Extending on the announcement made in his recent State of the Union Address, President Barack Obama outlined a bold, new Precision Medicine Initiative at a White House event last Friday, January 30. This exciting new enterprise will draw on the remarkable advances in multiple domains (particularly genomics!) to increase our understanding of human disease, revolutionize how we approach medical care, and greatly improve human health. The time is ripe for a major focus on precision medicine research - major advances in genomic technologies, electronic health records, technologies for capturing environmental and lifestyle information, data science, and the availability of numerous existing research cohorts, will foster the growth of this enterprise.
Current medical practice cannot always account for differences in treatment response, but examples of being more "precise" in the delivery of medical care for a given individual are now emerging. For example, two people may metabolize the same drug at different rates due to inherited genomic variants that influence drug-metabolizing pathways. Precision medicine approaches use genomic information about a patient to determine the optimum choice of drug and dosage. Other compelling examples of precision medicine are emerging in the arena of cancer treatment. Individual tumors can vary greatly in the genomic changes that produce their cancerous properties. These differences are highly relevant in selecting the appropriate treatment for each patient.
President Obama's Precision Medicine Initiative aims to greatly accelerate the research needed to take advantage of great technological advances and to integrate them into medicine. There is quite a bit of information available about this exciting initiative. You can start by hearing the President's first announcement during his State of the Union Address at whitehouse.gov/sotu (specifically at 28:58 - 29:56) or his more detailed announcement from last Friday, January 30. Meanwhile, last week, Drs. Francis Collins and Harold Varmus published a description of the Initiative in the New England Journal of Medicine. Finally, you can follow the progress of the Precision Medicine Initiative at the White House and the NIH.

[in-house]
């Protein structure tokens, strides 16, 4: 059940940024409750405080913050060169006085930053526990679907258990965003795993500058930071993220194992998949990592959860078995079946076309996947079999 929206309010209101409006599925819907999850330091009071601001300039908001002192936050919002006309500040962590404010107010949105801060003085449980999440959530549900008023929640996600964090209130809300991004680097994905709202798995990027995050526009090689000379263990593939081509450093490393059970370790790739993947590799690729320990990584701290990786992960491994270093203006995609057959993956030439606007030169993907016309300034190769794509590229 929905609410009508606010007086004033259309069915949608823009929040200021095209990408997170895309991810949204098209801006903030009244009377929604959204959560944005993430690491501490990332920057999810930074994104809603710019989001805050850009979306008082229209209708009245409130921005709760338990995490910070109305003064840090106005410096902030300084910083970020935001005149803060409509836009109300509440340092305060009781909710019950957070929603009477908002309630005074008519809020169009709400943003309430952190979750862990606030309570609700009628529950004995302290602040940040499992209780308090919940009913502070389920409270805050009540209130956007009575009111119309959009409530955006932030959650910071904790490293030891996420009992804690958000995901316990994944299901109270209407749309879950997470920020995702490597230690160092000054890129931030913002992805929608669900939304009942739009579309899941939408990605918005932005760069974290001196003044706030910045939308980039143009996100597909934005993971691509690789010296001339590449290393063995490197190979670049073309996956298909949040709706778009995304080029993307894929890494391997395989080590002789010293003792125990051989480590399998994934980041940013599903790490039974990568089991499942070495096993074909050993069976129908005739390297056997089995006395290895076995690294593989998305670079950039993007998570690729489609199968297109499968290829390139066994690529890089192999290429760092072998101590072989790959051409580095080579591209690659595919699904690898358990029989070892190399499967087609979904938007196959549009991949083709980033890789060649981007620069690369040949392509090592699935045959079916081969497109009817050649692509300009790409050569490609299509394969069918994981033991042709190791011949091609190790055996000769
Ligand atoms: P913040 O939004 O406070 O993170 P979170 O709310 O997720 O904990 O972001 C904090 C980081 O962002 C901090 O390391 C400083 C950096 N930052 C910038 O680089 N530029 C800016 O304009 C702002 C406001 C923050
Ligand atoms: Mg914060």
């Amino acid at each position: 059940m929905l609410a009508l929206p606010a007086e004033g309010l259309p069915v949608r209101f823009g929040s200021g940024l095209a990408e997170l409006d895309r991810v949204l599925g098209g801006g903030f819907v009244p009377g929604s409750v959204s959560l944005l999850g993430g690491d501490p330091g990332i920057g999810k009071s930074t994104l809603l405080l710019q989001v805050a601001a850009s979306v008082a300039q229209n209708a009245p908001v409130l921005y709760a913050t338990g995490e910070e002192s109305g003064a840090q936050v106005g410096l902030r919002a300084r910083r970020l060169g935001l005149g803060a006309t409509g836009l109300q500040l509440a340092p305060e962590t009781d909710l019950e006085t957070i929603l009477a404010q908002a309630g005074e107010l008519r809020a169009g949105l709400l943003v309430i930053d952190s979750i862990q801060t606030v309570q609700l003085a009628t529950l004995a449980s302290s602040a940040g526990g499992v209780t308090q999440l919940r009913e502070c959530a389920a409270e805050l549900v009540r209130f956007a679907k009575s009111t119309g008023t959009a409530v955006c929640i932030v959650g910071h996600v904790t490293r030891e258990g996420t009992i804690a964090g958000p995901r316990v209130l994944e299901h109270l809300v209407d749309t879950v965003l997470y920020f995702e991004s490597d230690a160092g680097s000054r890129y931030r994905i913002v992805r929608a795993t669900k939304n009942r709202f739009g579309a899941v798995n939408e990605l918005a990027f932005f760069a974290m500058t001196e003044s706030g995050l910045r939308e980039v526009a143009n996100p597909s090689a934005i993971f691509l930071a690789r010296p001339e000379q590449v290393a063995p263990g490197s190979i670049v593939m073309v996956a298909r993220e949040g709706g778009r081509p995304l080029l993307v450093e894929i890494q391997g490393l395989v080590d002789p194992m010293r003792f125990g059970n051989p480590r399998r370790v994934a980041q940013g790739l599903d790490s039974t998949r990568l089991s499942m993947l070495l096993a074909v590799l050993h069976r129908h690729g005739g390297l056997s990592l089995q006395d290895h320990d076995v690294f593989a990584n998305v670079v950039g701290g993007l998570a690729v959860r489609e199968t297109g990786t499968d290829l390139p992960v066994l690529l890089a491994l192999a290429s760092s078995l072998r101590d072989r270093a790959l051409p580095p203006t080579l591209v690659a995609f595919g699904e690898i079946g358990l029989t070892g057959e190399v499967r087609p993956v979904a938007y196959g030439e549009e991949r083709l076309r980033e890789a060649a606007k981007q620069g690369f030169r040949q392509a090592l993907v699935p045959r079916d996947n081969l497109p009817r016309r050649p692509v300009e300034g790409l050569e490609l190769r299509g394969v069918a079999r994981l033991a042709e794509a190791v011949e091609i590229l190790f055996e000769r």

A major component of the initiative will be the establishment of a national, patient-powered research cohort of one million or more Americans. To jumpstart the planning for such a cohort, NIH is holding a workshop, entitled Precision Medicine Initiative: Building a Large U.S. Research Cohort. This workshop will be held on February 11-12, beginning at 8:30 a.m. on the first day. I invite you to tune in via the webcast at videocast.nih.gov to view what promises to be an important and engaging discussion.
Precision medicine offers great promise and, in many ways, represents a cornerstone for the long-term vision of genomics research. I personally - and NHGRI more generally - find President Obama's commitment to this new initiative both gratifying and inspiring. While many challenges will undoubtedly be faced in the coming days, weeks and months in making the President's vision a reality, that hard work promises to lead to us into a new and exciting era of medical advances.
Posted: March 3, 2015